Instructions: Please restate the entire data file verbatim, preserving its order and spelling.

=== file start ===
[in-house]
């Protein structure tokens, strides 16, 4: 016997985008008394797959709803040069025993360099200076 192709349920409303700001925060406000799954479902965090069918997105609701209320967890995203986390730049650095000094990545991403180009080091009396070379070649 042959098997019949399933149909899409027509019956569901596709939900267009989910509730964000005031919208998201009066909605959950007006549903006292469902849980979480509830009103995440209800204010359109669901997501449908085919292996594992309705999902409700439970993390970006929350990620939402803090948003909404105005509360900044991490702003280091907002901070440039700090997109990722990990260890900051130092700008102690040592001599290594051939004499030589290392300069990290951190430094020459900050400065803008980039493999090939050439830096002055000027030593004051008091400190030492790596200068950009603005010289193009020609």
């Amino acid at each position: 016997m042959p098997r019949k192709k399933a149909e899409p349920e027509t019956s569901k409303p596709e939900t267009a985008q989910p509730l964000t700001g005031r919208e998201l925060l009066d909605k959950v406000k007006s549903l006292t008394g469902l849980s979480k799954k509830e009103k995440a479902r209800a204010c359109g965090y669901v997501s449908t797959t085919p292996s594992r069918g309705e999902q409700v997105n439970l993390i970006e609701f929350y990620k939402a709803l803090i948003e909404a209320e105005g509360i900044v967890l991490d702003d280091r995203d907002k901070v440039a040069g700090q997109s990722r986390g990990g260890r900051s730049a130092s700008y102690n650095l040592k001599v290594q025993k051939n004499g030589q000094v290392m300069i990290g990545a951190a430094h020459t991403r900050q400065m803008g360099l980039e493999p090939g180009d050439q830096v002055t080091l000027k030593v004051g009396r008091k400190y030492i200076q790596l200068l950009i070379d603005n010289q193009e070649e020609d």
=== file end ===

[in-house]
């Protein structure tokens, strides 16, 4: 016997985008008394797959709803040069025993360099200076 192709349920409303700001925060406000799954479902965090069918997105609701209320967890995203986390730049650095000094990545991403180009080091009396070379070649 042959098997019949399933149909899409027509019956569901596709939900267009989910509730964000005031919208998201009066909605959950007006549903006292469902849980979480509830009103995440209800204010359109669901997501449908085919292996594992309705999902409700439970993390970006929350990620939402803090948003909404105005509360900044991490702003280091907002901070440039700090997109990722990990260890900051130092700008102690040592001599290594051939004499030589290392300069990290951190430094020459900050400065803008980039493999090939050439830096002055000027030593004051008091400190030492790596200068950009603005010289193009020609």
């Amino acid at each position: 016997m042959p098997r019949k192709k399933a149909e899409p349920e027509t019956s569901k409303p596709e939900t267009a985008q989910p509730l964000t700001g005031r919208e998201l925060l009066d909605k959950v406000k007006s549903l006292t008394g469902l849980s979480k799954k509830e009103k995440a479902r209800a204010c359109g965090y669901v997501s449908t797959t085919p292996s594992r069918g309705e999902q409700v997105n439970l993390i970006e609701f929350y990620k939402a709803l803090i948003e909404a209320e105005g509360i900044v967890l991490d702003d280091r995203d907002k901070v440039a040069g700090q997109s990722r986390g990990g260890r900051s730049a130092s700008y102690n650095l040592k001599v290594q025993k051939n004499g030589q000094v290392m300069i990290g990545a951190a430094h020459t991403r900050q400065m803008g360099l980039e493999p090939g180009d050439q830096v002055t080091l000027k030593v004051g009396r008091k400190y030492i200076q790596l200068l950009i070379d603005n010289q193009e070649e020609d």